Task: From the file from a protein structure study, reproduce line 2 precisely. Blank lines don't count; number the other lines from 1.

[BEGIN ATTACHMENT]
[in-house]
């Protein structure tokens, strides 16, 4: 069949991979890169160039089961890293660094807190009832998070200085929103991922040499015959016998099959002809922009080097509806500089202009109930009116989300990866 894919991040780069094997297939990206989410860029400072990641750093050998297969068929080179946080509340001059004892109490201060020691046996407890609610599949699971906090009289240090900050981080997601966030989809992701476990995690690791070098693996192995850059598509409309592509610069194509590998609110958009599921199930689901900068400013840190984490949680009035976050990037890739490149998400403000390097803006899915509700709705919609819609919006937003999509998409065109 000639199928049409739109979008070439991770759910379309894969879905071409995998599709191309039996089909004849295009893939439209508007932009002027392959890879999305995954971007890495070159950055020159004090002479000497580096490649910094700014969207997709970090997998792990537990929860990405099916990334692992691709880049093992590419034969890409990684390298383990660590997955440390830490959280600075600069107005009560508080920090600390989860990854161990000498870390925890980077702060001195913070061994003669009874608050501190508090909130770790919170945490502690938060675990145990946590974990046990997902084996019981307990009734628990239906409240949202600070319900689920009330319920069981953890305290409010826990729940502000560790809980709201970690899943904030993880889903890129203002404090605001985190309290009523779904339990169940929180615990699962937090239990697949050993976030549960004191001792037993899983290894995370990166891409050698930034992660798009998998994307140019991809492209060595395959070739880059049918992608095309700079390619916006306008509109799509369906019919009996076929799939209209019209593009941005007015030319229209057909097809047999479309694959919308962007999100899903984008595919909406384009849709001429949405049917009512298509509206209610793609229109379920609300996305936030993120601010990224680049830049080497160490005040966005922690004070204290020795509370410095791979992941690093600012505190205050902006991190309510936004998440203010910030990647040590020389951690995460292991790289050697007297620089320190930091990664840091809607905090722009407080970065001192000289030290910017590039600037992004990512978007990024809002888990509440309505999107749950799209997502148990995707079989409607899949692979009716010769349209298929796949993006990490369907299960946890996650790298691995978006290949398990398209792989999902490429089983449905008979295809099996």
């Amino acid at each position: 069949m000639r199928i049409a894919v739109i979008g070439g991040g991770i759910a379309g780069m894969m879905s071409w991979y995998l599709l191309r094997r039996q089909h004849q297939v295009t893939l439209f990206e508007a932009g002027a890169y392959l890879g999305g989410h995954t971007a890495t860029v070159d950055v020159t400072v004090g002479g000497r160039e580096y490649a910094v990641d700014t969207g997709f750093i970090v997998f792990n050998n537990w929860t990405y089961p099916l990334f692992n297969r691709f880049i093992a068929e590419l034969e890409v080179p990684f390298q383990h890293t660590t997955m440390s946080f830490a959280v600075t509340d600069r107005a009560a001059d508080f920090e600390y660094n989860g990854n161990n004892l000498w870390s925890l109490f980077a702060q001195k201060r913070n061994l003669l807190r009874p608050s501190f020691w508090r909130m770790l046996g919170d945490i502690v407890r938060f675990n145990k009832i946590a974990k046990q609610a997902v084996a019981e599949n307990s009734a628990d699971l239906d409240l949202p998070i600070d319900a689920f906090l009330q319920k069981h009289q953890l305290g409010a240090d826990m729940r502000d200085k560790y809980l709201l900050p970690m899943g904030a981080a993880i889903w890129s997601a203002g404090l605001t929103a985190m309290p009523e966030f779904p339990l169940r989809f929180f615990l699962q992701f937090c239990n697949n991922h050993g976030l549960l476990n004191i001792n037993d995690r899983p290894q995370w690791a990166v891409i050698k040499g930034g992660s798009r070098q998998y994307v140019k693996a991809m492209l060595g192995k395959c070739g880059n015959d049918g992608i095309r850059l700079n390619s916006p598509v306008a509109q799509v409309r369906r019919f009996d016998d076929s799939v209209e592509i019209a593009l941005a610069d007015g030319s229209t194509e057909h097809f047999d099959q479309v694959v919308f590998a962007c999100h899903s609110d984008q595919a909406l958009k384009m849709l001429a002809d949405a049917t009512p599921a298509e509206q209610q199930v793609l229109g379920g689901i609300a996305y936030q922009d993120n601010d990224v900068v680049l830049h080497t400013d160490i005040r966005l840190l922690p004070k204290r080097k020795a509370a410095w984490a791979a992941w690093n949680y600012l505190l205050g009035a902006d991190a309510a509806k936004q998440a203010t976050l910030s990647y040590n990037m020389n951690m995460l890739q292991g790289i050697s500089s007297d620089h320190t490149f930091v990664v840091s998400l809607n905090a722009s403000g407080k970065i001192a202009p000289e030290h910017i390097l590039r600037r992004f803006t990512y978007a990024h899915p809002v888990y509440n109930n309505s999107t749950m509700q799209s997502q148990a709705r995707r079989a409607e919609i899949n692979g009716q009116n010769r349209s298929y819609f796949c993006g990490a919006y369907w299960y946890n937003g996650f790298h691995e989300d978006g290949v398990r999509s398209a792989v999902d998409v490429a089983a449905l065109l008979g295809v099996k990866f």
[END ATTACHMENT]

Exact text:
């Protein structure tokens, strides 16, 4: 069949991979890169160039089961890293660094807190009832998070200085929103991922040499015959016998099959002809922009080097509806500089202009109930009116989300990866 894919991040780069094997297939990206989410860029400072990641750093050998297969068929080179946080509340001059004892109490201060020691046996407890609610599949699971906090009289240090900050981080997601966030989809992701476990995690690791070098693996192995850059598509409309592509610069194509590998609110958009599921199930689901900068400013840190984490949680009035976050990037890739490149998400403000390097803006899915509700709705919609819609919006937003999509998409065109 000639199928049409739109979008070439991770759910379309894969879905071409995998599709191309039996089909004849295009893939439209508007932009002027392959890879999305995954971007890495070159950055020159004090002479000497580096490649910094700014969207997709970090997998792990537990929860990405099916990334692992691709880049093992590419034969890409990684390298383990660590997955440390830490959280600075600069107005009560508080920090600390989860990854161990000498870390925890980077702060001195913070061994003669009874608050501190508090909130770790919170945490502690938060675990145990946590974990046990997902084996019981307990009734628990239906409240949202600070319900689920009330319920069981953890305290409010826990729940502000560790809980709201970690899943904030993880889903890129203002404090605001985190309290009523779904339990169940929180615990699962937090239990697949050993976030549960004191001792037993899983290894995370990166891409050698930034992660798009998998994307140019991809492209060595395959070739880059049918992608095309700079390619916006306008509109799509369906019919009996076929799939209209019209593009941005007015030319229209057909097809047999479309694959919308962007999100899903984008595919909406384009849709001429949405049917009512298509509206209610793609229109379920609300996305936030993120601010990224680049830049080497160490005040966005922690004070204290020795509370410095791979992941690093600012505190205050902006991190309510936004998440203010910030990647040590020389951690995460292991790289050697007297620089320190930091990664840091809607905090722009407080970065001192000289030290910017590039600037992004990512978007990024809002888990509440309505999107749950799209997502148990995707079989409607899949692979009716010769349209298929796949993006990490369907299960946890996650790298691995978006290949398990398209792989999902490429089983449905008979295809099996």